Federer dismissed any belief that Nadal can only win on clay. "Those who say that have absolutely no idea of tennis. [Nadal] has won on other surfaces, indoors in Madrid, outdoors in Toronto, against very good opposition. So it's being consistent that makes the difference. That's why he and I keep ourselves at the top of the ranking."

Though he does not fear Federer, Nadal respects and admires the No 1. "He is one of the best in history. He's a world superstar, and not just in tennis, in all sports. And he's a nice guy. I admire his humble (sic), no?"

And Federer admires Nadal's power and strokemaking genius, no? Well, yes. And with reason. Against Ljubicic, fourth in the world rankings, Nadal offered fleeting moments of fallibility to prove he is human and not from another planet, as his crushed third-round opponent, Paul-Henri Mathieu, maintained. But those moments are comfortably exceeded by shots possibly fashioned on Krypton. You get the impression that, if needed, Rafa could even conjure up a doosra.

Federer let on that "many of those in the locker room are rooting for me" because of the four Slams hope, an opinion reinforced by Ljubicic in the sour aftermath of his defeat by Nadal. "I would love to see Roger win it. I think everybody would, as he is probably the best player ever."

Well, not quite everybody. In Nadal's Majorcan home town, Manacor, giant screens have been erected at the football stadium and the racecourse. No point asking them who they think will win.

Suggested Topics
Arts & Entertainment
The Honesty Policy is a group of anonymous Muslims who believe that the community needs a space to express itself without shame or judgement
music
News
Waitrose will be bringing in more manned tills
newsOverheard in Waitrose: documenting the chatter in 'Britain's poshest supermarket'
Life & Style
life
Arts & Entertainment
Back in the suit: There are only so many variations you can spin on the lives or adventures of Peter Parker
filmReview: Almost every sequence and set-up in The Amazing Spider-Man 2 seems familiar from some earlier superhero film
VIDEO
Arts & Entertainment
Jack Gleeson as Joffrey Baratheon in Game of Thrones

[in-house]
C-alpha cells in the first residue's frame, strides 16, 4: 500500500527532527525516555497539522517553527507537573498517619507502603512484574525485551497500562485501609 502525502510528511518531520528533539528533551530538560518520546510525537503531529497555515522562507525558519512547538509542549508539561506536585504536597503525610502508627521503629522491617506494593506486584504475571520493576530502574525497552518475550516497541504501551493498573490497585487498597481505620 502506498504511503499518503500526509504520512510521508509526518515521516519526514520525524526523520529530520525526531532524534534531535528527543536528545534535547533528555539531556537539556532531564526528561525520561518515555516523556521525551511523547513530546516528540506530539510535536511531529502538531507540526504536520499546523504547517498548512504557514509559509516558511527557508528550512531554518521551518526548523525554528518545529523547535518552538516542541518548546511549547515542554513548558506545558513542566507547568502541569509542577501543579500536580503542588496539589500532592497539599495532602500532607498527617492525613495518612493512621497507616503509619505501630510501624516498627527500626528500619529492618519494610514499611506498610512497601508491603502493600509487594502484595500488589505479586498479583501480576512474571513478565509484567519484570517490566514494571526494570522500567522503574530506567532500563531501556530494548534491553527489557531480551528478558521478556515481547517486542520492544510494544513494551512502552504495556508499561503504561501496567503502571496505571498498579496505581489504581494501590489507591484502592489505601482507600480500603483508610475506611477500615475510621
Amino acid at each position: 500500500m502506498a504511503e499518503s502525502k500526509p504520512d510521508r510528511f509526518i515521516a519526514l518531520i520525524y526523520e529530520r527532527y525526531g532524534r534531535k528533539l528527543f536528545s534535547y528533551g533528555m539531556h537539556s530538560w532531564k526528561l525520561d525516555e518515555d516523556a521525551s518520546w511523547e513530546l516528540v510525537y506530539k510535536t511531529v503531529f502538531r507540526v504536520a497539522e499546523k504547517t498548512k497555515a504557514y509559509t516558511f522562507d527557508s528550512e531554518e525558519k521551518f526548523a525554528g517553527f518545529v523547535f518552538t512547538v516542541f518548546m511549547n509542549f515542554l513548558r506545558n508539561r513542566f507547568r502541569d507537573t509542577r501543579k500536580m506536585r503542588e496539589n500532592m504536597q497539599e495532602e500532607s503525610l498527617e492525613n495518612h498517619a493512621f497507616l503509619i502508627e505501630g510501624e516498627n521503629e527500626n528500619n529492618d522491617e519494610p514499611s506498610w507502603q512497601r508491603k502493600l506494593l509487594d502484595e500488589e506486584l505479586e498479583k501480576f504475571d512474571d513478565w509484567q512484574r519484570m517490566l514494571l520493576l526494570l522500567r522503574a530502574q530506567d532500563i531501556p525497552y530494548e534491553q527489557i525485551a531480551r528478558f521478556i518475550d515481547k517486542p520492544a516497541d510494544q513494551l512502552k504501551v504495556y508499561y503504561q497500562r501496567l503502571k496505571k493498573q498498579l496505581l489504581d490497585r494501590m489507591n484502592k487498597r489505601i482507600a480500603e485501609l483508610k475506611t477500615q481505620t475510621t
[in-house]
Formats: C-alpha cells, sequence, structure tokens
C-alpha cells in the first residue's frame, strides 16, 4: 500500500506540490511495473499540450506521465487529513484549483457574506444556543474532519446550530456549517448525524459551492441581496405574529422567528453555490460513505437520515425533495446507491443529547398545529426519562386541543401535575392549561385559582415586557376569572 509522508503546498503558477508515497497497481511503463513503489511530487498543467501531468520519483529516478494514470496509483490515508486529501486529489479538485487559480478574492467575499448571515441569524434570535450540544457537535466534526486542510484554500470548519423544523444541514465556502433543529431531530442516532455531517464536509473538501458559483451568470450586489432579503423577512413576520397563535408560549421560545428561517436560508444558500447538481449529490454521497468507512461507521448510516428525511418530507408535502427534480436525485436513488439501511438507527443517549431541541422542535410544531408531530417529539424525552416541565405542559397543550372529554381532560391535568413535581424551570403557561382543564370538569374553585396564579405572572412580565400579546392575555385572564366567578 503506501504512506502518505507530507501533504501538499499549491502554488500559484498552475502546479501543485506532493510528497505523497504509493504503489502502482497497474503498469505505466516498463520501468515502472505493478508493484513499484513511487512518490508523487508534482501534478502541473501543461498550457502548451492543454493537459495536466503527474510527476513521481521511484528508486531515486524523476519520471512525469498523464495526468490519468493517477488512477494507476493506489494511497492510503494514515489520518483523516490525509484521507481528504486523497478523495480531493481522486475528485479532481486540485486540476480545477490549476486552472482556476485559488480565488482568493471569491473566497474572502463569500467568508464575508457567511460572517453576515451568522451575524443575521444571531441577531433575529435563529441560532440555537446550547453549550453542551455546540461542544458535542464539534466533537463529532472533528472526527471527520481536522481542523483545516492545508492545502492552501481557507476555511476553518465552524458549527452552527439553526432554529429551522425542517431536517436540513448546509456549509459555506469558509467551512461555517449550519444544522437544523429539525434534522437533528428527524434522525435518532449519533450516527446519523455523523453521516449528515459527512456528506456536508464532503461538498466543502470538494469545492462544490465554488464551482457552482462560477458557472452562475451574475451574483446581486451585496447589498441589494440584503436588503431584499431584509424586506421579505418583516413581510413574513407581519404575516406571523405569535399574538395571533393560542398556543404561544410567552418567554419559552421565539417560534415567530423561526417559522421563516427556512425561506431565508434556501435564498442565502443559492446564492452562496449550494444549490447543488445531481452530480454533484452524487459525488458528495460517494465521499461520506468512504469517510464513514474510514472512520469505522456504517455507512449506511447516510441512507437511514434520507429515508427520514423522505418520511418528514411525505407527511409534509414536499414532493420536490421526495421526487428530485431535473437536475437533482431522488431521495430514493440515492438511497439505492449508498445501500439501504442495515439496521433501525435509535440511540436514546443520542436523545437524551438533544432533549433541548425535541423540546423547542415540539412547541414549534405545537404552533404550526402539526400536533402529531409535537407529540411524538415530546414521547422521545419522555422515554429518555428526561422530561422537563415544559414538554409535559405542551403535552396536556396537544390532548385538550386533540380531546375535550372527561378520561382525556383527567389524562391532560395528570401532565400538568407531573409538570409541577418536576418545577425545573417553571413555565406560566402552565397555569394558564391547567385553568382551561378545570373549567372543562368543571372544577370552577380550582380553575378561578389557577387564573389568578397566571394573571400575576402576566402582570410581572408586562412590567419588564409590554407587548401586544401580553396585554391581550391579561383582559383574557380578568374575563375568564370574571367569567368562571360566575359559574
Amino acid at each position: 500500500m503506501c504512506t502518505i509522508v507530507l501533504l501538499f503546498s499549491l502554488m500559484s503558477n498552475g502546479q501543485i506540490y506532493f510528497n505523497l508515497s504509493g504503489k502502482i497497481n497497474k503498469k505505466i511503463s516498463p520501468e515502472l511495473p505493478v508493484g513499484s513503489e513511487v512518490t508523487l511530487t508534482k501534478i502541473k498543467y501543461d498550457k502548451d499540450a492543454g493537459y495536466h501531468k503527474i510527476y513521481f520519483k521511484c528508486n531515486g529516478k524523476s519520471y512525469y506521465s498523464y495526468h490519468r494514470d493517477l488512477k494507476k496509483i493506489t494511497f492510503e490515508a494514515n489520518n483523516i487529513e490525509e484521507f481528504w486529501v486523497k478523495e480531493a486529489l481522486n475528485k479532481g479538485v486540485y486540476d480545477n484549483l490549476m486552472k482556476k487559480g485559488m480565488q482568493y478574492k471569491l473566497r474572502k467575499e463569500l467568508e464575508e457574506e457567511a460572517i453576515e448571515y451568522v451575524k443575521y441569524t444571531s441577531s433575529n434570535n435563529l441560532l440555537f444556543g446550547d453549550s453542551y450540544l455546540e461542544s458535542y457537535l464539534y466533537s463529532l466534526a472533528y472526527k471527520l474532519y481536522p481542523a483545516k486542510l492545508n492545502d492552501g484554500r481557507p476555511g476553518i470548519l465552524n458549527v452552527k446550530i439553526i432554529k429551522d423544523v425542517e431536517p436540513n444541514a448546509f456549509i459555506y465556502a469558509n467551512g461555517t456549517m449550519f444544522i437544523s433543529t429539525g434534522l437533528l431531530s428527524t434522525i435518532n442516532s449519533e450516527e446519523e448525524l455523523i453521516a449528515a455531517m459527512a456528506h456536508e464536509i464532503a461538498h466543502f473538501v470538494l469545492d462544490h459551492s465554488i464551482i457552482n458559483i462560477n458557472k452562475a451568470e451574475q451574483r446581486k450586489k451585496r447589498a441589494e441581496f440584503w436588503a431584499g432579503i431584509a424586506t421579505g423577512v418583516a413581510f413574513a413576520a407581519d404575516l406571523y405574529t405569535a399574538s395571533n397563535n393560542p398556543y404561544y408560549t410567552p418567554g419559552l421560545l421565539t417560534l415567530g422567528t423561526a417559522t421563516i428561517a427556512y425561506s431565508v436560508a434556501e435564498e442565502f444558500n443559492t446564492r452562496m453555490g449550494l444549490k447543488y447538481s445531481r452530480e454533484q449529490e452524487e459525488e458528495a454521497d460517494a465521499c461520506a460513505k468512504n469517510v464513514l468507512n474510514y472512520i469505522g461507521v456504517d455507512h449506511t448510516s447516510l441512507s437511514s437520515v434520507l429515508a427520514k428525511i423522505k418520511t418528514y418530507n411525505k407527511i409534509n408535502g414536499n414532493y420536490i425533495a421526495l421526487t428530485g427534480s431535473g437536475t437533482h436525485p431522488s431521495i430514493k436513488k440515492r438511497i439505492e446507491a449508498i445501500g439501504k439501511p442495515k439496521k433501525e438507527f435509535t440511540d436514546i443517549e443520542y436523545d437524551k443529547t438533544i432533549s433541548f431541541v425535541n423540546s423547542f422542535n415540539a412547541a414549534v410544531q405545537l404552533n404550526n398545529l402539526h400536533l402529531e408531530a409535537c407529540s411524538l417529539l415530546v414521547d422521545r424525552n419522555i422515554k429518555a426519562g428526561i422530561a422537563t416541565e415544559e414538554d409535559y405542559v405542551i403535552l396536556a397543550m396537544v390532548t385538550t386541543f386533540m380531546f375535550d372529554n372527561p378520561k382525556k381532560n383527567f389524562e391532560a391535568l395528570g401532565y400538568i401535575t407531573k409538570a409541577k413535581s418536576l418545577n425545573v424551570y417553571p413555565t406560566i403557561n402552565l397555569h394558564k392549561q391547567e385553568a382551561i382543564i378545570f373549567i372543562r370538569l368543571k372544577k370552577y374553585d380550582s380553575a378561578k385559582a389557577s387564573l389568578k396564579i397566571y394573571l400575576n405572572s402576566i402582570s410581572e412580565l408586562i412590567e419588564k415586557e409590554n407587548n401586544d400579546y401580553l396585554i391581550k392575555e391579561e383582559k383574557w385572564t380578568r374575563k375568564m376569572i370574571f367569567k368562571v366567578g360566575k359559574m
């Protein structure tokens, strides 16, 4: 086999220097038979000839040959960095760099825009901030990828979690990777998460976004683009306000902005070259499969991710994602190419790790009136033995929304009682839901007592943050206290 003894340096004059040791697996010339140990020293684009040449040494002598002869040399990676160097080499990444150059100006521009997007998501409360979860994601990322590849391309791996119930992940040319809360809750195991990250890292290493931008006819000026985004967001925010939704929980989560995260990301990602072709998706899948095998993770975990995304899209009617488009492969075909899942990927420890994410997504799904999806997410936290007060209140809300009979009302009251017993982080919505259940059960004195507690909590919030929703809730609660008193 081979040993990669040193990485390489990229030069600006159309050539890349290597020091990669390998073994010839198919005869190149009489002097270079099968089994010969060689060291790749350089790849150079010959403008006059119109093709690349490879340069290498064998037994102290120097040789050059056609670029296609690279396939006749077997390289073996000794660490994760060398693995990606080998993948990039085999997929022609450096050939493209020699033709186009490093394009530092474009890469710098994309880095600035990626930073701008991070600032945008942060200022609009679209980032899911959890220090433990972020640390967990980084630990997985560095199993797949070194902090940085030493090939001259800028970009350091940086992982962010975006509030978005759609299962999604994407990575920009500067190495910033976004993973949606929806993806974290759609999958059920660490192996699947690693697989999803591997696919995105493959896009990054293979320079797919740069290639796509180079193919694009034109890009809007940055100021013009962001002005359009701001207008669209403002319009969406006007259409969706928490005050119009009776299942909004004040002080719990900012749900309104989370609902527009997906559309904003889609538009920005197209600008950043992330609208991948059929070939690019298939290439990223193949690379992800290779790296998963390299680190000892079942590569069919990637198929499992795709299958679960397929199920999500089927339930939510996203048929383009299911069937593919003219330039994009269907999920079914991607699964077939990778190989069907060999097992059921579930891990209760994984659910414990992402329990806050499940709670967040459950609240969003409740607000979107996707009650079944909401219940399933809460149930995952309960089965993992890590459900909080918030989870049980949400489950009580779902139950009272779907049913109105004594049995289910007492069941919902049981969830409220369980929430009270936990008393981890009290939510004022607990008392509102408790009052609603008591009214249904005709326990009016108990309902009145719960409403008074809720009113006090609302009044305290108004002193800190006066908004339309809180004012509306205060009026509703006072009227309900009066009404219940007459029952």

tv
Life & Style
Father and son: Michael Williams with son Edmund
lifeAs his son’s bar mitzvah approaches, CofE-raised Michael Williams describes the unexpected joys he’s experienced in learning about his family’s other faith
Arts & Entertainment
Ian Anderson, the leader of British rock band Jethro Tull, (right) and British guitar player Martin Barre (left) perform on stage
musicJethro Tull frontman leads ‘prog rock’ revival
Sport
Gareth Bale dribbled from inside his own half and finished calmly late in the final to hand Real a 2-1 win at the Mestalla in Valencia
sport
Arts & Entertainment
Who laughs lass: Jenny Collier on stage
comedy... writes Jenny Collier, the comedian whose recent show was cancelled because there were 'too many women' on the bill
News
House proud: keeping up with the Joneses now extends to children's playhouses
newsLuxury playhouses now on the market for as much as £800
News
news
Life & Style
Stir it up: the writer gets a lichen masterclass from executive chef Vivek Singh of the Cinnamon restaurants
food + drinkLichen is the surprise new ingredient on fine-dining menus, thanks to our love of Scandinavian and Indian cuisines
Extras
indybest
Arts & Entertainment
Ken Loach (left) and Mike Leigh who will be going head to head for one of cinema's most coveted prizes at this year's Cannes Film Festival
filmKen Loach and Mike Leigh to fight it out for the Palme d'Or
News
The academic, Annamaria Testa, has set out on her website a list of 300 English words that she says Italians ought to stop using
newsAcademic speaks out against 'Italianglo' - the use of English words in Italian language